In a new feature we shine a light on the best rappers to ever pick up a mic, running a fine toothed comb through some of their lines and verses to access what makes them stand out amongst their peers. First up is Black Thought, of The Roots.
Tariq Luqmaan Trotter aka Black Thought is the co-founder of the legendary hip-hop group The Roots. Along with his best friend Ahmir Thompson aka Questlove, the Philadelphia locals joined forces in 1987 to create a group which is still going strong nearly three decades later. Consistently cited as the most underrated rapper in the industry, Black Thought combines complex rhyme schemes with political statements like no one else. Along with his gritty delivery, constant wordplay and use of metaphors, he has become one of the most recognisable and respected rappers around.
The Roots released their first record in 1993 but it was their release three years later, which featured a social commentary from Black Thought on the city where he grew up, that showcased the band’s true potential.
“I’m livin’ life within a labyrinth of nonsense/ this is a consequence of being Philly residents/ trying to get it on/ the rhythm getting shitted on/ the exquisite I exhibit to shine.”
Still yet to achieve any real success, these lines reflected a disenfranchised outlook on the struggling streets of Philadelphia. These initial rough sketches of reflection would then later be expanded upon with amazing eye to detail as Black Thought began to find his voice.
The later success of 1999’s Things Fall Apart, and more specifically the hit single You Got Me brought The Roots into mainstream attention. They won a Grammy, and the hype surrounding them subsequently built to fever pitch. When it eventually arrived, the much-delayed Phrenology didn’t achieve the same kind of success as its predecessor, but nonetheless featured some classic Black Thought verses.
Key lyrics: “What a movement, the rap solution/ it thumps so hard we got ’em worldwide using them/ tracks from Black for satisfaction/ the role of captain played by Samuel L. Jackson/ ill insanity that’s cold and morbid/ but when I’m in your orbit your soul absorb it.”
The track saw Black Thought reflecting on just how far his group had come in a relatively short period of time, the last couplet in particular showcasing what was to come from the rapper, when it came to making boasts about how good his skills were.
However, his attention wasn’t solely placed on his own band and around the time of Phrenology he also began to feature on a number of tracks for other artists. Famously, he recorded a guest verse on the legendary Big Pun’s Capital Punishment album.
Key lyrics: “Stressing to emcees how they don’t really want this/ electrifying shit his excellency Thought spit/ these cats they sentimental such with a gentle touch/ dancing double Dutch and all saying nothing much/ my sound wave lifting your chin up like uppercuts.”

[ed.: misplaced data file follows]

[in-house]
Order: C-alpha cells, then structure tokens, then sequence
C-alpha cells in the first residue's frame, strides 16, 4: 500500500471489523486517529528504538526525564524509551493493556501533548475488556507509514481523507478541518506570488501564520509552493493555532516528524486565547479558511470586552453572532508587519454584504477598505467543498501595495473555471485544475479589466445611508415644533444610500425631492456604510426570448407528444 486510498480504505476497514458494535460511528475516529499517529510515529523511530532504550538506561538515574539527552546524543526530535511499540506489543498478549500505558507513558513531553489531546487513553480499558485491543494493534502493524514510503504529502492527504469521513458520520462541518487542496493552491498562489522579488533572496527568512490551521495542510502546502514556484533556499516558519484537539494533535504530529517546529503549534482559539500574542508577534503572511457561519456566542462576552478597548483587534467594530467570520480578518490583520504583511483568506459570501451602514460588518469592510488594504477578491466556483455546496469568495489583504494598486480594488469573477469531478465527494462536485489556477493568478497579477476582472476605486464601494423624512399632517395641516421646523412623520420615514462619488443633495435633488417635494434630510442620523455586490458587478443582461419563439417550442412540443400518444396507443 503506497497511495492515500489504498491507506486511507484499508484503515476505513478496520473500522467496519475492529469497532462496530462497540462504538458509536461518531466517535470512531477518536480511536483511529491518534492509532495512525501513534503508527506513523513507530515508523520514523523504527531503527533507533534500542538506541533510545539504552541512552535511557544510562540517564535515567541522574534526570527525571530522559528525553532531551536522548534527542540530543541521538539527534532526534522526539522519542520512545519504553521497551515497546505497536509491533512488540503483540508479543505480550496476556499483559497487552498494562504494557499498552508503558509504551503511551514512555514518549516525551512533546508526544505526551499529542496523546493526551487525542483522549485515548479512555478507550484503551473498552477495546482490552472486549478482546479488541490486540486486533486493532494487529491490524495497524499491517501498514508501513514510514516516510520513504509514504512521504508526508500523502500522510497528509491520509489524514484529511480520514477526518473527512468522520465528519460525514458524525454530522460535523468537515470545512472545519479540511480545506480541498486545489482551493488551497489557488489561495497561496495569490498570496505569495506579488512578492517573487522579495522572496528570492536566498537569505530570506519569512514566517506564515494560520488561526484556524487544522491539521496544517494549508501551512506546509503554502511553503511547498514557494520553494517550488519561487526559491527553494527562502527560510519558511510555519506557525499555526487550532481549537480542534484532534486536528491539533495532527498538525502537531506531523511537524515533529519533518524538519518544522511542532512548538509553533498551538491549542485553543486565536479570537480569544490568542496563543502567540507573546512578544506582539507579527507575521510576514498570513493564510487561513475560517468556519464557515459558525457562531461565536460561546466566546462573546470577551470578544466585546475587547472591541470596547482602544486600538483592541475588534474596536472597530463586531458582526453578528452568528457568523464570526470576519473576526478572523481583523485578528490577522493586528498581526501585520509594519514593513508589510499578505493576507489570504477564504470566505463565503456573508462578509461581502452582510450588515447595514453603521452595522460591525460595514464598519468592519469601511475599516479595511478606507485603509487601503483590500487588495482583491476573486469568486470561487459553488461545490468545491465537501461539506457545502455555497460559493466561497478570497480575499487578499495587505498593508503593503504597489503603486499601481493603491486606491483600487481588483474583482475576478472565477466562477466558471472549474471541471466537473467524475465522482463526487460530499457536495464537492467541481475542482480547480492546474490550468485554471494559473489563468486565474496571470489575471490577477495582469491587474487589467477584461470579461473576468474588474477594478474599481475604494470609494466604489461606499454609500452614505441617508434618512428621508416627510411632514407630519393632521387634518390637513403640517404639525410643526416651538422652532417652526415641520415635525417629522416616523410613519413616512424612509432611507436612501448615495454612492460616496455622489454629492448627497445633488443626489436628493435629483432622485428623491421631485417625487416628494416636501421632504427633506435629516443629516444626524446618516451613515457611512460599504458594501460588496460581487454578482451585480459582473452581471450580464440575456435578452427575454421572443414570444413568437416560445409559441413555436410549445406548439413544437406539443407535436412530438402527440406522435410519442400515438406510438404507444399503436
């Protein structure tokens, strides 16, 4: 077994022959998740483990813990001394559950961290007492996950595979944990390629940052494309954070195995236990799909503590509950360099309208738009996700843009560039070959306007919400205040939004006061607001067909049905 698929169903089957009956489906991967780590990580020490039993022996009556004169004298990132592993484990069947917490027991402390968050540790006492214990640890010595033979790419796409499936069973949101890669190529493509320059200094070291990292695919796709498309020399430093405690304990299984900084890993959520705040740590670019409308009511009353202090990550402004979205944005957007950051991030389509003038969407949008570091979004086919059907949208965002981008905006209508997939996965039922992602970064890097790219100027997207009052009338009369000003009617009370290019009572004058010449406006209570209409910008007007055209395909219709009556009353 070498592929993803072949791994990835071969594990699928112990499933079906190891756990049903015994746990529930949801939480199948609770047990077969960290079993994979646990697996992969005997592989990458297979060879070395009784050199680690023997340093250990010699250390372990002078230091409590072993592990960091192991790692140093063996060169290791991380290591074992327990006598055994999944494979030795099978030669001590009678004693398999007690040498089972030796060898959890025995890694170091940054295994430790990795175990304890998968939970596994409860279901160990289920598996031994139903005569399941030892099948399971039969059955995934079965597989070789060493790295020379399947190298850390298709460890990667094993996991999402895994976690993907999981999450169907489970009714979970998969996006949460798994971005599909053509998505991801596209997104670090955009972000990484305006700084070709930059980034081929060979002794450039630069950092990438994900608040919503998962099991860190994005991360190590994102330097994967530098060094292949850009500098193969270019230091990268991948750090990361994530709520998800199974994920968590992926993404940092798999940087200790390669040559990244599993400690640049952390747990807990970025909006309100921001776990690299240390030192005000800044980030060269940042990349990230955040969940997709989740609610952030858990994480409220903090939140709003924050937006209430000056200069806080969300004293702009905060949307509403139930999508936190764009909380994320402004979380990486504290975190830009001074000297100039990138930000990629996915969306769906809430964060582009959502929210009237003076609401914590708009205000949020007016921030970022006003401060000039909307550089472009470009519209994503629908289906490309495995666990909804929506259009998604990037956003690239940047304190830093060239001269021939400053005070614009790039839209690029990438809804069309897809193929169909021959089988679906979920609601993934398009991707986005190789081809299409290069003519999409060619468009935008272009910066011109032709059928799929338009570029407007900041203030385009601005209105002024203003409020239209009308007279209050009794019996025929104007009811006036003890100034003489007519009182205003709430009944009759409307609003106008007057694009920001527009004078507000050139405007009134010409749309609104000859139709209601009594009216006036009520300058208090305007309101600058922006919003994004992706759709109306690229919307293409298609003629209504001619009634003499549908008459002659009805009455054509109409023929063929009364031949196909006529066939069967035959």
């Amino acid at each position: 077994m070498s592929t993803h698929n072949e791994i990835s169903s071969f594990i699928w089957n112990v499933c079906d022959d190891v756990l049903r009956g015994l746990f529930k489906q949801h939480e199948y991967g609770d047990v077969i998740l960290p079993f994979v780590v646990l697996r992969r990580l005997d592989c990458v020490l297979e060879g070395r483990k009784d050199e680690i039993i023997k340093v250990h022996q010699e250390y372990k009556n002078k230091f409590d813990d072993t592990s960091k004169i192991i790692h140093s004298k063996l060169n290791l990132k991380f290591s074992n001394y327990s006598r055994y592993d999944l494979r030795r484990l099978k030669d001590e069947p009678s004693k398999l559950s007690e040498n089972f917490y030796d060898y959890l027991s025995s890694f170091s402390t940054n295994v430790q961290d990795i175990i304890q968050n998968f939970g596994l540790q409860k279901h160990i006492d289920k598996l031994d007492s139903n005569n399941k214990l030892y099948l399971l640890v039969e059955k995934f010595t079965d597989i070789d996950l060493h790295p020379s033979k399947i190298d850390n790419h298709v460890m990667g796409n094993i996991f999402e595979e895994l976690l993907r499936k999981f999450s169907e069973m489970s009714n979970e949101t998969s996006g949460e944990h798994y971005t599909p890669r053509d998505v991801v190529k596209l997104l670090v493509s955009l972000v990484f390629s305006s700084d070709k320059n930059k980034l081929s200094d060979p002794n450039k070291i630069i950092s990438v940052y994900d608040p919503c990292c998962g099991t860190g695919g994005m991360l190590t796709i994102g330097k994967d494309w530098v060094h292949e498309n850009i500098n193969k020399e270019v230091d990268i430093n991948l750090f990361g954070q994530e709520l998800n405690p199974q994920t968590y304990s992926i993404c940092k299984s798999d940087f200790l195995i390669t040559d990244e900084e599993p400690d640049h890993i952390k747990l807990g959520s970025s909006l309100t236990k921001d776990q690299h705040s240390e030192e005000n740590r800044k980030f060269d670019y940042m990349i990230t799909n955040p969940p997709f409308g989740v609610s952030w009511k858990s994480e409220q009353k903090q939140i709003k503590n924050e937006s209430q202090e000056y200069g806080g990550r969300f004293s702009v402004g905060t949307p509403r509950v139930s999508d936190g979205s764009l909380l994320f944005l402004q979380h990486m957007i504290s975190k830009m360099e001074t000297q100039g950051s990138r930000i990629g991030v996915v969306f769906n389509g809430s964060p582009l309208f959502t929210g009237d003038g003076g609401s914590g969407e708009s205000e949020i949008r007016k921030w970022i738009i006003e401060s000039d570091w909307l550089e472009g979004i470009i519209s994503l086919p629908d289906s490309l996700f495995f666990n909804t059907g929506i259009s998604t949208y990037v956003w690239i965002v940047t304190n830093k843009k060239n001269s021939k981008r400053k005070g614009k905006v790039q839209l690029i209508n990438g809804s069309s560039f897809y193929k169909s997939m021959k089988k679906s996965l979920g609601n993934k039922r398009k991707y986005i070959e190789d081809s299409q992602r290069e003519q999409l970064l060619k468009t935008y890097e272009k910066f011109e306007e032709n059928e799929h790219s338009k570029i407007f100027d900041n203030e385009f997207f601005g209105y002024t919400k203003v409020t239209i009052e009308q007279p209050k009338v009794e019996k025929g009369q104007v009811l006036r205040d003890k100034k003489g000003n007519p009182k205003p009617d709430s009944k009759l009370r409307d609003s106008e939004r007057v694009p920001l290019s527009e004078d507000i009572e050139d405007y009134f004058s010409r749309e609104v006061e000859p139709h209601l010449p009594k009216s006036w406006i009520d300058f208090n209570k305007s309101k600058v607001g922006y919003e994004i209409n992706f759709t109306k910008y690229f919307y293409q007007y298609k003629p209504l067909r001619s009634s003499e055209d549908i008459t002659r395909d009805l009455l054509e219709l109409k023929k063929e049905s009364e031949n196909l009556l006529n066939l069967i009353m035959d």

Rumour has it that Big Pun would only invite rappers he respected into the booth and then try to out rap them. Black Thought made this close to impossible on Super Lyrical though, as he traded verses with seeming ease. The classic boasts of his abilities here are some of the best lines he has produced in relation to his lyrical skills over his fellow MCs.
Around the time of The Tipping Point a number of original members from The Roots had already left the band or were about to. Fellow rapper Malik B left first, then Ben Kenney left and strangely went on to join rock band Incubus. The disharmony didn’t stop Black Thought’s productivity though as he now found himself on top form.
Key lyrics: “Talk sharp like a razor blade under the tongue/ clear my path and come get your captain hung/ trying to breath like Black will collapse your lungs/ young chump you could choke off the web I spun/ I done cleared ’em out from the threat I brung.”
2004’s The Tipping Point was the result of numerous jam sessions over a few years which allowed the rapper to riff over an endless array of live instrumentals. However, as was now fitting with the band they didn’t stick with the same sound and moved away from the jam session feel with their follow up.
Game Theory arrived amongst a time of political upheaval in America and that dark and foreboding atmosphere leaked not only into the music but also into Black Thought’s lyrics in the form of rich personal introspection from the rapper.
Key lyrics: “Sitting in the staircase, holding back tears/ Looking over mad years’ worth of photographs/ Pictures of some places I ain’t never going back/ Some people I used to love, why I ain’t show them that?/ The skies was overcast, when I was sober last/ My head is spinning, couldn’t tell you if it’s slow or fast/ It’s starting to get too clear, I got to go and grass/ To y’all it’s a shame but life is what we know it as/ Waiting, navigating the plot, without plans/ In the car, it’s hard to read as a clock with no hands.”